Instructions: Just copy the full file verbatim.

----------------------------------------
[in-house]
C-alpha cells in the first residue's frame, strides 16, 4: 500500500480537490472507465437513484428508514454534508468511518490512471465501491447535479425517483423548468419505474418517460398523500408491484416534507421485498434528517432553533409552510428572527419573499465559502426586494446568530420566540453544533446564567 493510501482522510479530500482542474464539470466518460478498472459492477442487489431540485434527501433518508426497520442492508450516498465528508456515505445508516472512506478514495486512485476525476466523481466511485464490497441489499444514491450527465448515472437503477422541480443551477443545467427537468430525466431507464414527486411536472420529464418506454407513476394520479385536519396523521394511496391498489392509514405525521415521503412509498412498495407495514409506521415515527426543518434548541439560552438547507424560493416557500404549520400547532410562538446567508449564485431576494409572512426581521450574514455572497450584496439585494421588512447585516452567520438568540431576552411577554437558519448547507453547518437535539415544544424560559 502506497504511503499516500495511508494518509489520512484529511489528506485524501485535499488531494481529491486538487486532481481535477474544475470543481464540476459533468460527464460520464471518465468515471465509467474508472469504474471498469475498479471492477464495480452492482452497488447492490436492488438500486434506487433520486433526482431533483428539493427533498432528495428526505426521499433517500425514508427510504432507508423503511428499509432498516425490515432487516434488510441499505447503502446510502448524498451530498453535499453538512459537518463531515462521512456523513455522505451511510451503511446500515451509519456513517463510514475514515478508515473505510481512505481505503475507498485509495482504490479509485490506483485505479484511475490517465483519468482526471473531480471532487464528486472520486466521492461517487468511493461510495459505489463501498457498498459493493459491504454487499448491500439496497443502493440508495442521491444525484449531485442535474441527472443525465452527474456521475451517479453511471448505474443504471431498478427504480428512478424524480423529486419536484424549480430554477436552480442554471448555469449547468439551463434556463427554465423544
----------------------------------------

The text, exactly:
[in-house]
C-alpha cells in the first residue's frame, strides 16, 4: 500500500480537490472507465437513484428508514454534508468511518490512471465501491447535479425517483423548468419505474418517460398523500408491484416534507421485498434528517432553533409552510428572527419573499465559502426586494446568530420566540453544533446564567 493510501482522510479530500482542474464539470466518460478498472459492477442487489431540485434527501433518508426497520442492508450516498465528508456515505445508516472512506478514495486512485476525476466523481466511485464490497441489499444514491450527465448515472437503477422541480443551477443545467427537468430525466431507464414527486411536472420529464418506454407513476394520479385536519396523521394511496391498489392509514405525521415521503412509498412498495407495514409506521415515527426543518434548541439560552438547507424560493416557500404549520400547532410562538446567508449564485431576494409572512426581521450574514455572497450584496439585494421588512447585516452567520438568540431576552411577554437558519448547507453547518437535539415544544424560559 502506497504511503499516500495511508494518509489520512484529511489528506485524501485535499488531494481529491486538487486532481481535477474544475470543481464540476459533468460527464460520464471518465468515471465509467474508472469504474471498469475498479471492477464495480452492482452497488447492490436492488438500486434506487433520486433526482431533483428539493427533498432528495428526505426521499433517500425514508427510504432507508423503511428499509432498516425490515432487516434488510441499505447503502446510502448524498451530498453535499453538512459537518463531515462521512456523513455522505451511510451503511446500515451509519456513517463510514475514515478508515473505510481512505481505503475507498485509495482504490479509485490506483485505479484511475490517465483519468482526471473531480471532487464528486472520486466521492461517487468511493461510495459505489463501498457498498459493493459491504454487499448491500439496497443502493440508495442521491444525484449531485442535474441527472443525465452527474456521475451517479453511471448505474443504471431498478427504480428512478424524480423529486419536484424549480430554477436552480442554471448555469449547468439551463434556463427554465423544